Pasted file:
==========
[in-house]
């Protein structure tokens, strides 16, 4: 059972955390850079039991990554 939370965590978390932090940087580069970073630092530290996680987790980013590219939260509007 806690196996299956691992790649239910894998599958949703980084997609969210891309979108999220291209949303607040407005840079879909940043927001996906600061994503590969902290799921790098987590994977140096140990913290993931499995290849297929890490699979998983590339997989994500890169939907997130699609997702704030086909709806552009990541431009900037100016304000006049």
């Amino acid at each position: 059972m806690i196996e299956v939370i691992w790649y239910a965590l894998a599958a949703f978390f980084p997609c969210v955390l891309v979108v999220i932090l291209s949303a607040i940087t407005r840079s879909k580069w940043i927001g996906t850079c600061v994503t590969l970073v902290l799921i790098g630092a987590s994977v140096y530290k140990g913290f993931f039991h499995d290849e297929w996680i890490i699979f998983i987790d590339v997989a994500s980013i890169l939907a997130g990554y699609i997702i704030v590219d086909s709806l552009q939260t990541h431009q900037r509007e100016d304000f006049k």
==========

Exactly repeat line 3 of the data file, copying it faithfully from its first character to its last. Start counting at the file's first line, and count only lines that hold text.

């Amino acid at each position: 059972m806690i196996e299956v939370i691992w790649y239910a965590l894998a599958a949703f978390f980084p997609c969210v955390l891309v979108v999220i932090l291209s949303a607040i940087t407005r840079s879909k580069w940043i927001g996906t850079c600061v994503t590969l970073v902290l799921i790098g630092a987590s994977v140096y530290k140990g913290f993931f039991h499995d290849e297929w996680i890490i699979f998983i987790d590339v997989a994500s980013i890169l939907a997130g990554y699609i997702i704030v590219d086909s709806l552009q939260t990541h431009q900037r509007e100016d304000f006049k």